In his absence, the Arab leaders had recruited the force that would ultimately take Aqaba. It comprised over 500 men of the Howeitat, 150 Rwalla and Shararat tribesmen, and 35 men of the Kawakiba. They set out on their last march towards Aqaba, finding that the Turks had destroyed many of the wells along their route. On 30 June, a detached party of Howeitat from the primary force took the Ottoman fort Fuweilah, killing members of the garrison almost to a man in retaliation for a Turkish massacre of some of the local population. This fort was retaken by a battalion from the Turkish 178th Regiment, which had arrived from Ma’an to support the local garrisons. While a series of attacks were carried out against the railway, news reached Lawrence and the Arab leaders that this Turkish battalion was encamped around the well at Aba al-Lissan. It was the last major Turkish unit between the Arab force and Aqaba.

As the morning of 2 July dawned, Lawrence and the Arab tribesmen were positioned in the hills overlooking Aba al-Lissan and the Turkish battalion encamped there. The attack began with a prolonged period of inconclusive sniping and skirmishing. As the day grew hotter, the attack stalled and by afternoon, many of the tribesmen were shading from the sun, as was Lawrence himself. It was an exchange between Auda abu Tayi that regained the momentum of the attack. Lawrence’s calculated insult that the tribesmen ‘shoot a lot and hit a little’ incited Auda’s anger and spurred him to organize a charge of 50 tribesmen. These riders swept through the Turkish force and ended their resistance. Lawrence and Nasir then led 400 camel-riders in a last attack to cut off the enemy’s pursuit, in which Lawrence shot his own camel in the head on account of his excitement. For the cost of two Arab tribesmen who were killed, the Turkish battalion had been destroyed, suffering around 300 fatal casualties while the commanding officer and around 160 men were taken prisoner. The Arab force had also captured a mountain gun.

british navy vessels in aqaba port
Once T.E. Lawrence brought word of the capture of Akaba, the British Navy supported the Arab Army through Akaba.

In the days that followed, the outlying Turkish garrisons at Guweira, Kathira and Hadra surrendered; one of the captured Turkish officers sending letters into the besieged troops telling them they would be treated fairly. As the Arab force approached Aqaba, they found further outposts abandoned. On the evening of 5 July, they reached the final Turkish post at Khadra and there was some sniping that evening and the next morning. There were also attempts to secure the surrender of the garrison. By this time, the Arab force had swelled to over 1,000 men as further tribesmen from the Howeitat and the Haywat had joined them. The Turkish commander at Khadra, realizing that no support could make it to him from Ma’an, agreed to surrender on the morning of 6 July. By chance, a Royal Navy gunboat, the Slieve Foy, had arrived off the port and had subjected it to further shelling. When Lawrence took the surrender of the Turkish troops at Khadra on 6 July, the tribesmen then dashed into Aqaba to find that the rest of the garrison had abandoned the town.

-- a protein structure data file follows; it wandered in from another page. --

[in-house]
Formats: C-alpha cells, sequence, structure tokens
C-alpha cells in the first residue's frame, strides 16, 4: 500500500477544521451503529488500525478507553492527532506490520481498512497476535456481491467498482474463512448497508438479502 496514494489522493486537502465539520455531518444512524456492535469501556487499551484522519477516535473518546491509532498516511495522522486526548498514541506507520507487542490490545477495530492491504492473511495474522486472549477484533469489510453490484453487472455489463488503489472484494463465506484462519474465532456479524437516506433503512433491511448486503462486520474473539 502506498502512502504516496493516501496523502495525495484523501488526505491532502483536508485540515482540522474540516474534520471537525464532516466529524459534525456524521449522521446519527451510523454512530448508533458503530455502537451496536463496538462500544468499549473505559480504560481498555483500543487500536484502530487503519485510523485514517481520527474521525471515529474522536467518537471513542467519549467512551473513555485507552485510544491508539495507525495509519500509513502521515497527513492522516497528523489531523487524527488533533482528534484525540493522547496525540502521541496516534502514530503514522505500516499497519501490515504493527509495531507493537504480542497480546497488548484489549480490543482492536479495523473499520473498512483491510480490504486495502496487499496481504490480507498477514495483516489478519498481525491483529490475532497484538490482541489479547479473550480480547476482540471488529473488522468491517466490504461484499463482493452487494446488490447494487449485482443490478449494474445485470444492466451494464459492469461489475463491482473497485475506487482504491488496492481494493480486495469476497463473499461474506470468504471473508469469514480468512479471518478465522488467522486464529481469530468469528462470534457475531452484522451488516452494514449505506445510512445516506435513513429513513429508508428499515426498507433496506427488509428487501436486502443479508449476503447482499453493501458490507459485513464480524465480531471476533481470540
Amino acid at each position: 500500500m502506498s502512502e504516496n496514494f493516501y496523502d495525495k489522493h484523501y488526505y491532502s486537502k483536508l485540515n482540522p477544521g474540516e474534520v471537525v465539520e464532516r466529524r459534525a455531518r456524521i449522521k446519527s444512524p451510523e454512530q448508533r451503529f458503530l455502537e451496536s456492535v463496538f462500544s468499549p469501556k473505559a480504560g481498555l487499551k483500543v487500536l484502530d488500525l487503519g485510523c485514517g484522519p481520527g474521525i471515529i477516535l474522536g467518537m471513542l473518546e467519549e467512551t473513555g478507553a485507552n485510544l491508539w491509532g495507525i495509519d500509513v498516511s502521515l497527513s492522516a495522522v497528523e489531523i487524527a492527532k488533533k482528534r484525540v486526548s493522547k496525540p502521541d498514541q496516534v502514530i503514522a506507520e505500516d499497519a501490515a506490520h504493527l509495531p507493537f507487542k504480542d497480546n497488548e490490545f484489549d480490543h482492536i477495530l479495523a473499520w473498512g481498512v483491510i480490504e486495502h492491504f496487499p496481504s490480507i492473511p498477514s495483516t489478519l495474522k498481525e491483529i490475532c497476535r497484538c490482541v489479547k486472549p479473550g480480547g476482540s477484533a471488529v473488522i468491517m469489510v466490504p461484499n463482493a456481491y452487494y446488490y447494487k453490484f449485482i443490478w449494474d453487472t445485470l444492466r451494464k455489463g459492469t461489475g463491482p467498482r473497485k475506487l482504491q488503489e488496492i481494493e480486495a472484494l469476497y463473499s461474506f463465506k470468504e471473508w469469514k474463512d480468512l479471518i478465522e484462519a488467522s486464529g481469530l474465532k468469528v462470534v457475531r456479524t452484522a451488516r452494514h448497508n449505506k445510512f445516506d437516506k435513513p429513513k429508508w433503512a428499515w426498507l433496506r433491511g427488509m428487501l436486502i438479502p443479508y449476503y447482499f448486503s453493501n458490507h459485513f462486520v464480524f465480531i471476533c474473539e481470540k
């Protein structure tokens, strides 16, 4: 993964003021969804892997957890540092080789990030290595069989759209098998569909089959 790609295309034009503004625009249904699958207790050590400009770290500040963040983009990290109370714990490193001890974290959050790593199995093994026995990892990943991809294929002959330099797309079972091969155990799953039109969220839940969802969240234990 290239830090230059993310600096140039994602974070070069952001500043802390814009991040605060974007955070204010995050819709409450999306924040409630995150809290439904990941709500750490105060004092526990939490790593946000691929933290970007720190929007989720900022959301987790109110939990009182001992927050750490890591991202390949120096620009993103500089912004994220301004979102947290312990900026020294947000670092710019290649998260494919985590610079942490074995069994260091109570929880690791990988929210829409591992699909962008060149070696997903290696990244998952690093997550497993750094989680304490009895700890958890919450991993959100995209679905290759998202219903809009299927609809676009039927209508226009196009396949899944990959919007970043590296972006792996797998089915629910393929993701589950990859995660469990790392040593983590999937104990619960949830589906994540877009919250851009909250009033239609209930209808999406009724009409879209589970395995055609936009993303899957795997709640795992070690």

The last assault took place without a shot being fired. It was perhaps one of the greatest coups of the war. An Arab irregular force had not only defeated a regular Turkish battalion at Aba al-Lissan but had taken a major port on the Red Sea. The seizure of Aqaba also changed the orientation of the Arab Revolt totally and made operations into Palestine a serious possibility. Lawrence had to get this information to Cairo as soon as possible and set out on 7 July to cross Sinai to get to Suez and from there to GHQ in Cairo. He later claimed to have crossed the desert in 49 hours, which has since been impossible. However, when he reached Cairo on 10 July, he found that a new GOC had been appointed to the Egyptian Expeditionary Force. General Murray’s failure in two attacks on Gaza had led to his removal. His replacement by General Sir Edmund Allenby coincided with the Arab capture of Aqaba.

Still dressed in Arab robes, Lawrence was granted an interview with Allenby and informed him of Arab plans to rebel in Palestine and Syria. While Allenby’s real impression of Lawrence is sometimes hard to gauge, it seems apparent that he immediately recognized the strategic advantages he now possessed because of the Arab seizure of Aqaba. He promised to send whatever help he could. This meeting was as crucial for the future of the revolt as the capture of the port had been.

 

Read the previous part:

The Arab Revolt was directed against the Muslim Ottoman Empire which had ruled most or the Middle East for centuries. The Revolt also began at the very heart of the Muslim world: in the Hijaz, with its holiest of Muslim cities, Mecca and Medina.

 

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Despite the positive trend, there were also a series of internal problems. Intelligence showed that the Turks were attempting to buy the loyalties of Auda abu Tayi and although he did not defect, such overtures were made to other Arab leaders, inc...

 
Country:
Arabia 1916-1918
Period/s:
WWI (1914-1918)